Since warm biscuits are always preferable to cold ones, plan on rewarming biscuits before serving. Place them on a baking sheet, tent with foil, and heat until they're as warm as you like, typically about 8 to 10 minutes. Give frozen biscuits a few minutes longer.
Curious bakers want to know ...
Q. What will happen if I make the biscuits with ripe starter instead of my discard?
A. Made with a ripe, vigorous starter, these biscuits will rise a bit higher and spread a tad less. But don't think you'll see a major change if you use fed starter; the difference is quite subtle, and your discard is definitely fine in this recipe.
Q. Can I make these biscuits using my stand mixer?
A. Absolutely. Use your mixer to combine the dry ingredients, work in the butter, and mix in the starter. When it gets to this point (above), with a bit of dry flour still in the bottom of the bowl, turn the mixer off. Use a bowl scraper to incorporate the dry bits into the cohesive dough.
Q. I always use self-rising flour for my biscuits. Can I use it in this recipe, too?
A. Yes, self-rising flour will make extra-tender biscuits. Since self-rising is lower in protein than all-purpose flour, you'll want to cut back on the liquid in the recipe — which means reducing the starter to about 3/4 cup (170g), or enough to bring the dough together without making it too slack or sticky.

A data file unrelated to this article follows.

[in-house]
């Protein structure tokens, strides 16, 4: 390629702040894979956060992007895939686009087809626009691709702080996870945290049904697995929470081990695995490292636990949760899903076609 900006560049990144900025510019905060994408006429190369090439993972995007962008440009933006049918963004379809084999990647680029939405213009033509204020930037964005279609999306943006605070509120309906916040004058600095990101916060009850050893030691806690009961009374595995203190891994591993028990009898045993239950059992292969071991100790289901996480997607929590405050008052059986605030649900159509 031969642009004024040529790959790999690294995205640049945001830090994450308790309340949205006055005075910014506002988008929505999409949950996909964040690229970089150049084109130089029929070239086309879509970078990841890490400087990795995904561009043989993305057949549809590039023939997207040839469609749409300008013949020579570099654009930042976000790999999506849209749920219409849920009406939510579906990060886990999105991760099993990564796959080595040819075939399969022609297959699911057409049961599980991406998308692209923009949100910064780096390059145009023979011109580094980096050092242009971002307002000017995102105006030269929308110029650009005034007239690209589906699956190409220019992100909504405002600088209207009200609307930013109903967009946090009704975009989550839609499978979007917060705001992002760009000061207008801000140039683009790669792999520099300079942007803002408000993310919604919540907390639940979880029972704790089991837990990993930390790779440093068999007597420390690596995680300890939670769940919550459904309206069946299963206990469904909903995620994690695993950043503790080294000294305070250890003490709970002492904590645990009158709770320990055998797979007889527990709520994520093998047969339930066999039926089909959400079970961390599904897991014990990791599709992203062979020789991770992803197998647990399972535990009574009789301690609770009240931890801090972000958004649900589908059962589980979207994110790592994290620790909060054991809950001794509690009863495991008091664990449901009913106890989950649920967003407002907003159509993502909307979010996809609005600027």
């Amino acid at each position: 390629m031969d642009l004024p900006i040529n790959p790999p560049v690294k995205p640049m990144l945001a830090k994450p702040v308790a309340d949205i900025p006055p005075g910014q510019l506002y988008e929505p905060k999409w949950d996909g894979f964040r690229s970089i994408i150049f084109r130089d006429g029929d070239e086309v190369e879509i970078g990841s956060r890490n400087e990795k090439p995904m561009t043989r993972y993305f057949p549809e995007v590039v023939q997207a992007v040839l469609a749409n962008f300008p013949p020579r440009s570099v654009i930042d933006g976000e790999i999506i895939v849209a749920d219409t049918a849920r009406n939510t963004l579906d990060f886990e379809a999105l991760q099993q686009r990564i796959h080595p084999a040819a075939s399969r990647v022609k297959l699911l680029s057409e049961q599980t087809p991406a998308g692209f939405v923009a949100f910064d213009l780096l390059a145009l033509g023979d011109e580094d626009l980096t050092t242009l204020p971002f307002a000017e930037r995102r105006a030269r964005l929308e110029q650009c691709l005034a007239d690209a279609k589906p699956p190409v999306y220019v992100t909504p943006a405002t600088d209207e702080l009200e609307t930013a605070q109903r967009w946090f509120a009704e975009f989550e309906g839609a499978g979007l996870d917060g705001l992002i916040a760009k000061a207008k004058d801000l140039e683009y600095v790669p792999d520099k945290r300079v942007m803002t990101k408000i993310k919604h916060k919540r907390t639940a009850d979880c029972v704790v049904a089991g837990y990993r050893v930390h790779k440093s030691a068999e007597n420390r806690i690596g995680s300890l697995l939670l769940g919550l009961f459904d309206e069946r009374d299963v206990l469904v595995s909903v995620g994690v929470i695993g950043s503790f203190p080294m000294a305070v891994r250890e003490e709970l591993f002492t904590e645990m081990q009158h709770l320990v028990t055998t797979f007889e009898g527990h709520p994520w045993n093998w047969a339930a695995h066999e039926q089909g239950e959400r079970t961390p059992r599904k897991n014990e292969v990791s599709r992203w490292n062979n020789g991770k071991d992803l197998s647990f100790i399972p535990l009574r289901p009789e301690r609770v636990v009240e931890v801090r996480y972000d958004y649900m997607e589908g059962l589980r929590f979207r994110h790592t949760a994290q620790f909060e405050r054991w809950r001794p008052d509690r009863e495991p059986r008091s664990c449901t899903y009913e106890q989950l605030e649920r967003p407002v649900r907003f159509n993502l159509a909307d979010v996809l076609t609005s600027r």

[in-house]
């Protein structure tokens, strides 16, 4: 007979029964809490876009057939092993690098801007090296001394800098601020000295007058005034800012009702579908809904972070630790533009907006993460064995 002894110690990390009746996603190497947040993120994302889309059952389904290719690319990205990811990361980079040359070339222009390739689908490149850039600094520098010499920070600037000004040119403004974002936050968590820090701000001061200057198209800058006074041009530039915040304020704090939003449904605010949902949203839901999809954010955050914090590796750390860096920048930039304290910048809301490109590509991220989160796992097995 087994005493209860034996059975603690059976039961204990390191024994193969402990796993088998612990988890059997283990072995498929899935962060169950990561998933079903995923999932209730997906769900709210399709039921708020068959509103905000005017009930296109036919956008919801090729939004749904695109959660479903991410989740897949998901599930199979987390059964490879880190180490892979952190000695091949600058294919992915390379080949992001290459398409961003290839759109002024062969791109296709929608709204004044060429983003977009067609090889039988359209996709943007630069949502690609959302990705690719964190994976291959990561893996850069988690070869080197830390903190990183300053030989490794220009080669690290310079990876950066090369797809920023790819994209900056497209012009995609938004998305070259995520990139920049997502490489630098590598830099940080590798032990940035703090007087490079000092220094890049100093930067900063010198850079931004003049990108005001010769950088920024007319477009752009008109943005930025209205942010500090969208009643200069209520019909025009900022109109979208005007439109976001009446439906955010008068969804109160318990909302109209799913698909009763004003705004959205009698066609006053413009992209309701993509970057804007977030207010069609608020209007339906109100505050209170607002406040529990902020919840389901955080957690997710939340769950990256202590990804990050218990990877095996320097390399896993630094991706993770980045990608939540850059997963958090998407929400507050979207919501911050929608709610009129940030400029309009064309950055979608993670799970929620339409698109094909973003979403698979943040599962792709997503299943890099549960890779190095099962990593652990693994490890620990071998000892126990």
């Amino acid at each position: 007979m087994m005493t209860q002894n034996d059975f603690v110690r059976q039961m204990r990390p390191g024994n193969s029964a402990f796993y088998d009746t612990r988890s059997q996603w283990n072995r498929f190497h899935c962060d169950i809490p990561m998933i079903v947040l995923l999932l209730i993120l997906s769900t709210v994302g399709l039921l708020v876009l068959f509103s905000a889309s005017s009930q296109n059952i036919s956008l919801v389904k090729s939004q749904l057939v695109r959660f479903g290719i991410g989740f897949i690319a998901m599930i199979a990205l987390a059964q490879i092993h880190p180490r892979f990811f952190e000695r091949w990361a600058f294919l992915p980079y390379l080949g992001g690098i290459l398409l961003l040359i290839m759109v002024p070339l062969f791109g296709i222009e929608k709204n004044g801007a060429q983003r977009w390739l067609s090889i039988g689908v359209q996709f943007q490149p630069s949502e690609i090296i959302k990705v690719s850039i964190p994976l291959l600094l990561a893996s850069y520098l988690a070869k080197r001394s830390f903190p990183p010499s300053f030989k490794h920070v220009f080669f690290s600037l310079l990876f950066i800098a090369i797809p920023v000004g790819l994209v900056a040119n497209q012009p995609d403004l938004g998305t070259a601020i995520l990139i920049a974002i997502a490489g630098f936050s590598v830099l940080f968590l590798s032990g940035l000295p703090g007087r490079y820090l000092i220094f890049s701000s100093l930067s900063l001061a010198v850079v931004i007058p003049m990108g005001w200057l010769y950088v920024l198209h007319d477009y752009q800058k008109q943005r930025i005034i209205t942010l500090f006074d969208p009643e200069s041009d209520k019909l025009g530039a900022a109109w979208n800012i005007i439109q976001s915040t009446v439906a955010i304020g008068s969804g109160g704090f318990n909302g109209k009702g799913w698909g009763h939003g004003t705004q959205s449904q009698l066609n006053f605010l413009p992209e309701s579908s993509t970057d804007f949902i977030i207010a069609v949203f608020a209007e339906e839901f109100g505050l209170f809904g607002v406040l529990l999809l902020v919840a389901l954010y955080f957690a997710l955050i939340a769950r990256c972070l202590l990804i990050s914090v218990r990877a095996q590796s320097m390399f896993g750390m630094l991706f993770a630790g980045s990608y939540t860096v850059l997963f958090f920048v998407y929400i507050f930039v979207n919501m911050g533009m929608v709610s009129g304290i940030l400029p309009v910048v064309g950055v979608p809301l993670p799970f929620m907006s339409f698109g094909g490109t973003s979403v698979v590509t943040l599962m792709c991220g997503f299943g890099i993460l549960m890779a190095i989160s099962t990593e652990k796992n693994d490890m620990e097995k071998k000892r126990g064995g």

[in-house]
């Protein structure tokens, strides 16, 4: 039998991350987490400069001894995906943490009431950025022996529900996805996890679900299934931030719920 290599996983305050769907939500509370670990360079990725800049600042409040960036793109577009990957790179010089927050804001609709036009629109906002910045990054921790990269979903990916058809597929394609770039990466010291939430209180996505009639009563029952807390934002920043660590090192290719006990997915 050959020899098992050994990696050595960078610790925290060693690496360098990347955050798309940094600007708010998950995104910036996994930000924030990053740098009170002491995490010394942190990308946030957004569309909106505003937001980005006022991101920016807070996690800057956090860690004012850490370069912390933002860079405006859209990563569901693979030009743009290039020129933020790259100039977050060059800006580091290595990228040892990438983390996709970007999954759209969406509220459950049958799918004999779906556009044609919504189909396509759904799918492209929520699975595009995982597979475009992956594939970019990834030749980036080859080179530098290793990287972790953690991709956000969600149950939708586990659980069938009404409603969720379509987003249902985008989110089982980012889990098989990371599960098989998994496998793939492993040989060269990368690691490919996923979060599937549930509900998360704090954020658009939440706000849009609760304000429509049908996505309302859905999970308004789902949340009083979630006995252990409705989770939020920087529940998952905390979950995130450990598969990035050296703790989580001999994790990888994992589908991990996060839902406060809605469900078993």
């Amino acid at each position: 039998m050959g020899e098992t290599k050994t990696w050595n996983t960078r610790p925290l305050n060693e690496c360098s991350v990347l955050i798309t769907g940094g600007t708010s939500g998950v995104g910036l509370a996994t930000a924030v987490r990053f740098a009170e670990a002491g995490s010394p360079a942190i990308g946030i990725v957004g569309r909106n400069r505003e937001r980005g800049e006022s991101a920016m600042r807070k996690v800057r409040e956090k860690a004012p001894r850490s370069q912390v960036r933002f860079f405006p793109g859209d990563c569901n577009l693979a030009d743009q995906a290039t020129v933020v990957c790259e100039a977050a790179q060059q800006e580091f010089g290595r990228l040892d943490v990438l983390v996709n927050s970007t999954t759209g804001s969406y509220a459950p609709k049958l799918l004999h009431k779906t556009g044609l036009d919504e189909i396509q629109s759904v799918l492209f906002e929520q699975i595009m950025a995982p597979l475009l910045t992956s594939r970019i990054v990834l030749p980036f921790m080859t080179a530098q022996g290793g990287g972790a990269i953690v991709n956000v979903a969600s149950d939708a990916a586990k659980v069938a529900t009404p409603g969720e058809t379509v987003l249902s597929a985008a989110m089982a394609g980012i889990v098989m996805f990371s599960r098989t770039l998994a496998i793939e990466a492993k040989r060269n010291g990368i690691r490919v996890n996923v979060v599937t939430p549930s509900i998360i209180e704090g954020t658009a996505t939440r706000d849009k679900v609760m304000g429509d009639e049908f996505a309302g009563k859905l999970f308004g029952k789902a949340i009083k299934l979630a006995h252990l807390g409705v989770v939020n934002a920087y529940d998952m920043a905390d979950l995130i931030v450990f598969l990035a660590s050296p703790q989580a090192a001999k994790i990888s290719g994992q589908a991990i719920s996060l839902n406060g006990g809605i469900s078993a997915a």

Q. I like to use whole wheat flour as often as I can. Is it good in this recipe?
A. Totally. Whether you maintain a white-flour starter or one based on whole grains, our white whole wheat flour used in place of the all-purpose flour in this recipe makes a lovely, tender biscuit. While darker in color, these whole wheat biscuits give up very little in the flavor and texture department; you'll love them if you enjoy a slightly heartier biscuit.
Q. Can I make these biscuits gluten-free?
A. We haven't tried that, but we do offer a recipe for Gluten-Free Sourdough Starter if you want to give it a go. Once your starter is established and you're ready to bake, substitute our Measure for Measure Flour for the all-purpose flour in the biscuit recipe.
One final note: If you really and truly can't seem to remember to feed your starter but also don't want to let it die, here's a solution: put your sourdough starter on hold by drying it out. Revive it when you're ready for these biscuits!